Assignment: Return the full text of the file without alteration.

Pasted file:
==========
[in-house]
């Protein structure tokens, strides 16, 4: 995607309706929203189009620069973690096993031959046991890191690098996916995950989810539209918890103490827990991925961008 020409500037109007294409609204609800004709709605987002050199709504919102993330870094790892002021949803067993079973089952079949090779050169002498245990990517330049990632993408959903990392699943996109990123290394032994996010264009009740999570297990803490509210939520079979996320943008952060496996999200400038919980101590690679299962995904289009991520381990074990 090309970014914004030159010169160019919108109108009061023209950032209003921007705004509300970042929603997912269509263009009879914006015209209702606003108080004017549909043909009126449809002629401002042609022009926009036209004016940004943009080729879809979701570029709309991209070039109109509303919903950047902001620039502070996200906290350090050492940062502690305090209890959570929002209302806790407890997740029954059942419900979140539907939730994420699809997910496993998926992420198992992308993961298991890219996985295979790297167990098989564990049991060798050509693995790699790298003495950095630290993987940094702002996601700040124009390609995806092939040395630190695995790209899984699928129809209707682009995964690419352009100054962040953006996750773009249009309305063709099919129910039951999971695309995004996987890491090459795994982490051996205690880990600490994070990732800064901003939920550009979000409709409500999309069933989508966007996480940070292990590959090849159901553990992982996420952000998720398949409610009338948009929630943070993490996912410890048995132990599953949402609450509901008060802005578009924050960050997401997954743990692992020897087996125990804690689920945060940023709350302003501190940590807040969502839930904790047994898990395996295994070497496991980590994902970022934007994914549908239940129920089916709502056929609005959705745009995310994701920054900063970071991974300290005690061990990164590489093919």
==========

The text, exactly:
[in-house]
């Protein structure tokens, strides 16, 4: 995607309706929203189009620069973690096993031959046991890191690098996916995950989810539209918890103490827990991925961008 020409500037109007294409609204609800004709709605987002050199709504919102993330870094790892002021949803067993079973089952079949090779050169002498245990990517330049990632993408959903990392699943996109990123290394032994996010264009009740999570297990803490509210939520079979996320943008952060496996999200400038919980101590690679299962995904289009991520381990074990 090309970014914004030159010169160019919108109108009061023209950032209003921007705004509300970042929603997912269509263009009879914006015209209702606003108080004017549909043909009126449809002629401002042609022009926009036209004016940004943009080729879809979701570029709309991209070039109109509303919903950047902001620039502070996200906290350090050492940062502690305090209890959570929002209302806790407890997740029954059942419900979140539907939730994420699809997910496993998926992420198992992308993961298991890219996985295979790297167990098989564990049991060798050509693995790699790298003495950095630290993987940094702002996601700040124009390609995806092939040395630190695995790209899984699928129809209707682009995964690419352009100054962040953006996750773009249009309305063709099919129910039951999971695309995004996987890491090459795994982490051996205690880990600490994070990732800064901003939920550009979000409709409500999309069933989508966007996480940070292990590959090849159901553990992982996420952000998720398949409610009338948009929630943070993490996912410890048995132990599953949402609450509901008060802005578009924050960050997401997954743990692992020897087996125990804690689920945060940023709350302003501190940590807040969502839930904790047994898990395996295994070497496991980590994902970022934007994914549908239940129920089916709502056929609005959705745009995310994701920054900063970071991974300290005690061990990164590489093919």